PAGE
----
As he did in Brooklyn, so in Chicago he applied these lessons to the present: “The reason I tell you all of this is because my activities here in Chicago taught me a very important lesson. And that is that whether it is the struggle against racism, or sexism, or homophobia, or corporate greed, or environmental devastation, or war and militarism or religious bigotry—real change never takes place from the top on down. It always takes place from the bottom on up when people, at the grassroots level, stand up and fight back. That's a lesson I learned in Chicago, and a lesson I've never forgotten.”

Again, as in Brooklyn, he was attempting to stir up the memories and emotions of his listeners—if not all Americans, at least those who look proudly back at what King and his sympathizers accomplished. Although many in our land may still not honor him—and remember he fought against poverty, militarism, imperialism, and extreme materialism, as well as racism—enough Americans have come around to recognizing his greatness so that today we celebrate his birthday as a federal holiday.

Still in March in Iowa, Sanders recalled his campaign there four years earlier, how when he first came there in 2015 nobody took his “campaign seriously,” how he was “at 3 percent in the polls,” and how “establishment politicians and mainstream media” considered his ideas too "radical" and "extreme." He then ticked them off:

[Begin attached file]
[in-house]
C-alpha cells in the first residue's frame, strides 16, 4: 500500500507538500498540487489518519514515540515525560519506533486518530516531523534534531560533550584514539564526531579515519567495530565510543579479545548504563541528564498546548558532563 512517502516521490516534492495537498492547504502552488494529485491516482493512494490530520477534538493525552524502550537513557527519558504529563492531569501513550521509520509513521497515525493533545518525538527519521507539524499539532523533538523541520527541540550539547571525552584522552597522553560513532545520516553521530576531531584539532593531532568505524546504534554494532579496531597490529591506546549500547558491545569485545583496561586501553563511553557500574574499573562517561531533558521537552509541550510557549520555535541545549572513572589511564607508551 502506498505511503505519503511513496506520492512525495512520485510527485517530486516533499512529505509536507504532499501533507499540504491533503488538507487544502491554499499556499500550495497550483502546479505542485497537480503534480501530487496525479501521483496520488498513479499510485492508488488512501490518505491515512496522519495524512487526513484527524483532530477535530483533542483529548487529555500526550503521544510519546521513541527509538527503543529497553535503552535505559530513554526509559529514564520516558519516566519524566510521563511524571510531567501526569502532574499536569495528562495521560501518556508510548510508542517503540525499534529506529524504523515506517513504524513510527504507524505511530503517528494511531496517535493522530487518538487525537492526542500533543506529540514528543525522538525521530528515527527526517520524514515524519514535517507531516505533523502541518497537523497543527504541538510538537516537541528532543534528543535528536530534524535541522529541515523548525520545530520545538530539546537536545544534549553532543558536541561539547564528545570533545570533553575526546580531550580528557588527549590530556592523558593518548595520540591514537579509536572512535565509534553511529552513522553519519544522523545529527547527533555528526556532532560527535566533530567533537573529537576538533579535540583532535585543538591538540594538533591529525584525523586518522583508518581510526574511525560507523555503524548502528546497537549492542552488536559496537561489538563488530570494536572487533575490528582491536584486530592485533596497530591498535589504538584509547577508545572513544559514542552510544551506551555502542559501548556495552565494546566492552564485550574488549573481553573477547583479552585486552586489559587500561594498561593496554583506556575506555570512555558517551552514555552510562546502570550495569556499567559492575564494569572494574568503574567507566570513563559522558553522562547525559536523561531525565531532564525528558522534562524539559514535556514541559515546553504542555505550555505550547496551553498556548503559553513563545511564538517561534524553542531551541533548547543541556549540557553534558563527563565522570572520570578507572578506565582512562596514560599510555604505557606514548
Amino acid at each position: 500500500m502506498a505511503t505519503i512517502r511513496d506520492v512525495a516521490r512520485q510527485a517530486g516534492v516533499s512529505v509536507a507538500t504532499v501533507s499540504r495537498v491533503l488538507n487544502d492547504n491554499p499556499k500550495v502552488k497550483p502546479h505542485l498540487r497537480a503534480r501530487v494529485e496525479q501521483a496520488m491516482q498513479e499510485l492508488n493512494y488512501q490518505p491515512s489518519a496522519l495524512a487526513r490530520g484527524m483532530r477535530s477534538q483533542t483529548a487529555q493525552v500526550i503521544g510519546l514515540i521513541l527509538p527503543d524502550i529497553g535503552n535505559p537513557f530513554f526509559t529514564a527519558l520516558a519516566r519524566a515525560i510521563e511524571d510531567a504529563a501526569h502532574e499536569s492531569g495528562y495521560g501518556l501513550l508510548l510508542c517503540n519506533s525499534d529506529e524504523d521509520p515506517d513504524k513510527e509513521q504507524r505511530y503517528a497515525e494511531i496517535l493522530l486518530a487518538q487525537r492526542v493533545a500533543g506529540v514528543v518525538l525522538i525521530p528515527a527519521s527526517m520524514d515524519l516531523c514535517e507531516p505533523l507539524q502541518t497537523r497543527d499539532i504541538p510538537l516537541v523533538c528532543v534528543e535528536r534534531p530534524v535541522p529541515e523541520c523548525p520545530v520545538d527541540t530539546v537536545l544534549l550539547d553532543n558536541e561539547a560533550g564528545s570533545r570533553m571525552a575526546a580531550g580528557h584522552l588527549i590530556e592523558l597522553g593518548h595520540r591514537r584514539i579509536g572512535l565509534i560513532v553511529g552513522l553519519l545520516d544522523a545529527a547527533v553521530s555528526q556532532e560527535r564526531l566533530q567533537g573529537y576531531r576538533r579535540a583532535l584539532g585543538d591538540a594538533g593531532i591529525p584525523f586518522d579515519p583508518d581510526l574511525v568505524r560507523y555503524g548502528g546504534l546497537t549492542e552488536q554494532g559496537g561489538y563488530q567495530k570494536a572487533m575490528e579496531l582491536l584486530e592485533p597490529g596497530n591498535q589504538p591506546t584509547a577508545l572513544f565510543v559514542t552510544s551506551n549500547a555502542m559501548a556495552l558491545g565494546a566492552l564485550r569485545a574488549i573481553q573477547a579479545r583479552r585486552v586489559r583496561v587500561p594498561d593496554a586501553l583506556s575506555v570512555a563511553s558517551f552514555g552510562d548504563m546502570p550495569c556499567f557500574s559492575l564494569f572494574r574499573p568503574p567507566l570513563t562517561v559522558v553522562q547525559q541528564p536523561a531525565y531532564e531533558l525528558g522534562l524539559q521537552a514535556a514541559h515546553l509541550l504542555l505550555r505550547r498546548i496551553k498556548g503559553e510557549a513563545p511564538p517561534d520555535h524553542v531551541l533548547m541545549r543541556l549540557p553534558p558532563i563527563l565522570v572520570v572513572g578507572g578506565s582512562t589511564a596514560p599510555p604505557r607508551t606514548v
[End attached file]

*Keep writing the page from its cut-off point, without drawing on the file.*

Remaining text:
Raising the minimum wage to a living wage. Too radical. Guaranteeing health care to all as a right, not a privilege. Too radical. Creating up to 15 million jobs by rebuilding our crumbling infrastructure with a one trillion dollar investment. Too radical. Aggressively combatting climate change. Too radical. Reforming our broken criminal justice and immigration systems. Too radical. Not taking money from super PACs and the rich. Too radical. Ending the power of super delegates at the Democratic Convention. Too radical.

Yet, as Sanders related, “on Caucus Night we didn't win 3% of the vote, we won 50% of the vote and half of the pledged delegates. And that great start in Iowa led us to win victories in 22 states around the country . . . and more votes from young people—black, white, Latino, Asian American and Native American—than Trump and Clinton combined.”

Bernie Busts Uncle Joe